The account finishes there, in the middle of the mayhem and despair, with the fire still raging. There is scant description of the casualties or the extent of the damage; instead, the writer returns to the starting point, that this must be viewed as some form of divine judgement. The pamphlet ends with the admonition that ‘all the Citties and Townes of England and Ireland, should make speedie use of so dreadfull an example’, invoking Luke 13:3: ‘But I say to you, unlesse you repent, you shall all likewise perish.’ It was not that the inhabitants of Cork were uniquely sinful, but that they failed to heed the clear warning sent by the birds, and thus they must serve as a warning to others.
Truth of the events described
What really happened in Cork in the early 1620s? It seems unlikely that a battle between warring factions of starlings took place exactly as described. More plausible is that there was an unusually large murmuration, leading to some kind of mid-air collision. Starling murmurations are one of the great spectacles of the natural world, and how they manage to avoid crashing into each other remains something of a mystery. But mishaps do occur. Last November, 150 starlings fell from the sky in El Ferrol in northern Spain, in a mass die-off that sounds very similar to the events observed in Cork 400 years previously. Later autopsies showed these birds to have died from physical injuries rather than electrocution or illness, and one theory is that they were panicked into colliding by a bird of prey. The 1621 account mentions a kite, a raven and a crow – perhaps something similar happened there.
On the other hand, there is no doubt that the city endured the terrible fire in May 1622. In its wake, the council’s minute-books from September that year record the loss of nearly 1,500 houses. They make no mention of the number of casualties, but the pamphlet states that ‘many hundreds of these people were consumed by the fire.’ The council outlawed thatch as a roofing material within the city walls, and any houses that were still thatched in June 1623 were subject to a £40 fine – equivalent to around €6,000 today – and could have the roofing summarily pulled down by ‘such persons as be authorized by the Mayor’ (Caulfield 1876, 102).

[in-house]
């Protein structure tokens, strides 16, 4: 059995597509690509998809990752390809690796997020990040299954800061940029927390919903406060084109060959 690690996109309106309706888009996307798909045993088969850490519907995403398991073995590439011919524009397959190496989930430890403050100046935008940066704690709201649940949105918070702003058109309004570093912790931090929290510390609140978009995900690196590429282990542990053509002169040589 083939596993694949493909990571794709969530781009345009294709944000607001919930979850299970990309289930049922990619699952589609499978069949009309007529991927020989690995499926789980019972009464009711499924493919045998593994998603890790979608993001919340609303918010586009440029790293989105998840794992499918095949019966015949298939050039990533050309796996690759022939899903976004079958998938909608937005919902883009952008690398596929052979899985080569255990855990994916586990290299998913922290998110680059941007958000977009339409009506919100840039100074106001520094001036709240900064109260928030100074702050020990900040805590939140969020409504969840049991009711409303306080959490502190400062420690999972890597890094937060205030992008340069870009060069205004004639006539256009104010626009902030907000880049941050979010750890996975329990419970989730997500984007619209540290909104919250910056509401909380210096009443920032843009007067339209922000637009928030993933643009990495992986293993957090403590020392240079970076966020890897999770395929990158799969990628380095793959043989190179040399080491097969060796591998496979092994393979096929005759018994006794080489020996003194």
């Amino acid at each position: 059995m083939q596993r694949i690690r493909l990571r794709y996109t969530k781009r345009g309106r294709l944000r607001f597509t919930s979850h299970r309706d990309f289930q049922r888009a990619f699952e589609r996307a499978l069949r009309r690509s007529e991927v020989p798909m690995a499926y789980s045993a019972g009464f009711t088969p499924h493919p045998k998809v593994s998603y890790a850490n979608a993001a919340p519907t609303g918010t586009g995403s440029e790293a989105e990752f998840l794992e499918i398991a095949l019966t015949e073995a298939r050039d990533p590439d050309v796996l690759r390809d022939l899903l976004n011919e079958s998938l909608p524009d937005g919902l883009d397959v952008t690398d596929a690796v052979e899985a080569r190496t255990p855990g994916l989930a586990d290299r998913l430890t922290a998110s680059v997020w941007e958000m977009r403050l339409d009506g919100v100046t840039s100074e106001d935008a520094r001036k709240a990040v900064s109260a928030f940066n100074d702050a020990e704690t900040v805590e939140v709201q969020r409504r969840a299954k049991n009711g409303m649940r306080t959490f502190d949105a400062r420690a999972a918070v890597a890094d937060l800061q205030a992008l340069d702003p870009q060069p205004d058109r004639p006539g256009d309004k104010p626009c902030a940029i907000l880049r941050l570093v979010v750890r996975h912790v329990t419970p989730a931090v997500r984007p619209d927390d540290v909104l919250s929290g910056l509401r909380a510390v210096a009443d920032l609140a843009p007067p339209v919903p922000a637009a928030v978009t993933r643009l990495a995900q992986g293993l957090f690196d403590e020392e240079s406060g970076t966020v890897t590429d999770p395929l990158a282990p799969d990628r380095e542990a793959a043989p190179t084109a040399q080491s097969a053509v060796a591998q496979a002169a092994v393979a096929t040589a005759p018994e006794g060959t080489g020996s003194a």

The Cork fire in the Fagel Collection
In the Fagel Collection, the Dutch translation of the Relation is bound with 44 other Dutch pamphlets and broadsheets printed between 1604 and 1650. Unlike many other volumes among this main series of Fagel pamphlets, this isn’t unified by a single political theme, geographical area, or time period. Instead, it brings together an eclectic mix of news sheets about other natural disasters and portents – a volcanic eruption, a comet – alongside accounts of sensational murders and other colourful topical documents. It also contains some fascinating contemporary works printed during the tulip mania period of 1637. In this context, it is a little difficult to discern what contemporary meaning we can ascribe to it. Perhaps it was read at face value, as a cautionary tale about living a good Christian life; or perhaps it tapped into the political instability of the Netherlands in 1622. It is also quite possible that it was viewed as a curiosity, much as we see it today.
Whatever meaning may have been attributed to it in the early seventeenth century, this episode still had some resonance in the Netherlands eighty years later. The story of the fire and the starling battle shows up again in the Fagel Collection in a general historical work printed in 1698. It is illustrated by a charming plate engraved by the Amsterdam printmaker Jan Luyken, which depicts the battle of the starlings taking place above a Cork square whose architecture has acquired a distinctly Dutch character.
Caulfield, Richard, ed. (1876) The council book of the Corporation of the city of Cork, from 1609 to 1643, and from 1690 to 1800. Guildford: Billing and Sons. (TCD Gall.DD.19.10)
As well as documenting the minutes of Cork Council, this work is prefaced with the ‘Annals of Cork’, where contemporary documents from the earliest years of Cork history are transcribed. Both pamphlets in this piece are recorded there (pp.xix–xxii), and I have used this as the source of the quotations from the English text.